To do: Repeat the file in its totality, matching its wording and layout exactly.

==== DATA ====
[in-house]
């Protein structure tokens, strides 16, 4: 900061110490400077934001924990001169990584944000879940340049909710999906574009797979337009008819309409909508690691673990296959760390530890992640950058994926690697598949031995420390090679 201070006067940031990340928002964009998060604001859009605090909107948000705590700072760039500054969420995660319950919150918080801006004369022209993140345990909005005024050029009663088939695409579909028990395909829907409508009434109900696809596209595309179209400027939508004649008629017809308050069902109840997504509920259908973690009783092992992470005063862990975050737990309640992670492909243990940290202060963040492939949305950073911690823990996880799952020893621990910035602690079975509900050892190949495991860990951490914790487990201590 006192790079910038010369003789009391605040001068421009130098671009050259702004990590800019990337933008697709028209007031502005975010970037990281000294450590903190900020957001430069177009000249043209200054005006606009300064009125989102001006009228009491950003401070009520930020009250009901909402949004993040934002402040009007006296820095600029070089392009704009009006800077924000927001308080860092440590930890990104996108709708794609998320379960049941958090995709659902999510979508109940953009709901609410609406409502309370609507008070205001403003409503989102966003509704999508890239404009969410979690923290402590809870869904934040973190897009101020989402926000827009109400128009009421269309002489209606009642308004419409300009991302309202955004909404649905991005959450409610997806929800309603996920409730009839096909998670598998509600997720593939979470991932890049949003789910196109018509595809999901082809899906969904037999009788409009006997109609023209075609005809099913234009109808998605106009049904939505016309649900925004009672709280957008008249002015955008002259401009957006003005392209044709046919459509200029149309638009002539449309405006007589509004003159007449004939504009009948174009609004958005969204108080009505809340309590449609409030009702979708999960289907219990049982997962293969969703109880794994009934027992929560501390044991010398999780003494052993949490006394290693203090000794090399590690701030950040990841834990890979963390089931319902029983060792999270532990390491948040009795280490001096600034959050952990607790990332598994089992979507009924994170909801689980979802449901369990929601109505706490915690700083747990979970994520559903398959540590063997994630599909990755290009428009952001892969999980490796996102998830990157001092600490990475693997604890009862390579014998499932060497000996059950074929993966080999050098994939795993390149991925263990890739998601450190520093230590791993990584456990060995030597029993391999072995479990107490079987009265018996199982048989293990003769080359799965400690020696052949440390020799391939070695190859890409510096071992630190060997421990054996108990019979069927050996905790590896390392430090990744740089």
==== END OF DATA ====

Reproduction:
[in-house]
């Protein structure tokens, strides 16, 4: 900061110490400077934001924990001169990584944000879940340049909710999906574009797979337009008819309409909508690691673990296959760390530890992640950058994926690697598949031995420390090679 201070006067940031990340928002964009998060604001859009605090909107948000705590700072760039500054969420995660319950919150918080801006004369022209993140345990909005005024050029009663088939695409579909028990395909829907409508009434109900696809596209595309179209400027939508004649008629017809308050069902109840997504509920259908973690009783092992992470005063862990975050737990309640992670492909243990940290202060963040492939949305950073911690823990996880799952020893621990910035602690079975509900050892190949495991860990951490914790487990201590 006192790079910038010369003789009391605040001068421009130098671009050259702004990590800019990337933008697709028209007031502005975010970037990281000294450590903190900020957001430069177009000249043209200054005006606009300064009125989102001006009228009491950003401070009520930020009250009901909402949004993040934002402040009007006296820095600029070089392009704009009006800077924000927001308080860092440590930890990104996108709708794609998320379960049941958090995709659902999510979508109940953009709901609410609406409502309370609507008070205001403003409503989102966003509704999508890239404009969410979690923290402590809870869904934040973190897009101020989402926000827009109400128009009421269309002489209606009642308004419409300009991302309202955004909404649905991005959450409610997806929800309603996920409730009839096909998670598998509600997720593939979470991932890049949003789910196109018509595809999901082809899906969904037999009788409009006997109609023209075609005809099913234009109808998605106009049904939505016309649900925004009672709280957008008249002015955008002259401009957006003005392209044709046919459509200029149309638009002539449309405006007589509004003159007449004939504009009948174009609004958005969204108080009505809340309590449609409030009702979708999960289907219990049982997962293969969703109880794994009934027992929560501390044991010398999780003494052993949490006394290693203090000794090399590690701030950040990841834990890979963390089931319902029983060792999270532990390491948040009795280490001096600034959050952990607790990332598994089992979507009924994170909801689980979802449901369990929601109505706490915690700083747990979970994520559903398959540590063997994630599909990755290009428009952001892969999980490796996102998830990157001092600490990475693997604890009862390579014998499932060497000996059950074929993966080999050098994939795993390149991925263990890739998601450190520093230590791993990584456990060995030597029993391999072995479990107490079987009265018996199982048989293990003769080359799965400690020696052949440390020799391939070695190859890409510096071992630190060997421990054996108990019979069927050996905790590896390392430090990744740089």